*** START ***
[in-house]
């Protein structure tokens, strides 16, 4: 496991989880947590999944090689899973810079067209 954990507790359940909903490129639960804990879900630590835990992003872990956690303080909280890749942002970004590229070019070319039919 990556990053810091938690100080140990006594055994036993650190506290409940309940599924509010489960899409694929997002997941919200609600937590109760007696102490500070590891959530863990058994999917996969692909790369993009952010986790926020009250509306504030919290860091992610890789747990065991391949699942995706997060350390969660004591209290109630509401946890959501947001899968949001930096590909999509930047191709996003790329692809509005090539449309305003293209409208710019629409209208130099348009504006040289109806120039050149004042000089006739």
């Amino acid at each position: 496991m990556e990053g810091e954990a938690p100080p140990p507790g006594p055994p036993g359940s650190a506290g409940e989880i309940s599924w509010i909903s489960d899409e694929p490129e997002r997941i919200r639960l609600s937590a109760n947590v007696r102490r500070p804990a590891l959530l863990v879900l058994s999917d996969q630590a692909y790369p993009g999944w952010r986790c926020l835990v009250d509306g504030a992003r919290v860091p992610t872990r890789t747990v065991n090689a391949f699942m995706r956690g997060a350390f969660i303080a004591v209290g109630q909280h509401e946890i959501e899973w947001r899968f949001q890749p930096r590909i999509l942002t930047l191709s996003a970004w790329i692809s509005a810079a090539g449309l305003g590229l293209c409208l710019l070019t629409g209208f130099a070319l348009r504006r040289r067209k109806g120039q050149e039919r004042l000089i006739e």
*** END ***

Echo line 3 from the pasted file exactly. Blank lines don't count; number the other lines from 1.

């Amino acid at each position: 496991m990556e990053g810091e954990a938690p100080p140990p507790g006594p055994p036993g359940s650190a506290g409940e989880i309940s599924w509010i909903s489960d899409e694929p490129e997002r997941i919200r639960l609600s937590a109760n947590v007696r102490r500070p804990a590891l959530l863990v879900l058994s999917d996969q630590a692909y790369p993009g999944w952010r986790c926020l835990v009250d509306g504030a992003r919290v860091p992610t872990r890789t747990v065991n090689a391949f699942m995706r956690g997060a350390f969660i303080a004591v209290g109630q909280h509401e946890i959501e899973w947001r899968f949001q890749p930096r590909i999509l942002t930047l191709s996003a970004w790329i692809s509005a810079a090539g449309l305003g590229l293209c409208l710019l070019t629409g209208f130099a070319l348009r504006r040289r067209k109806g120039q050149e039919r004042l000089i006739e």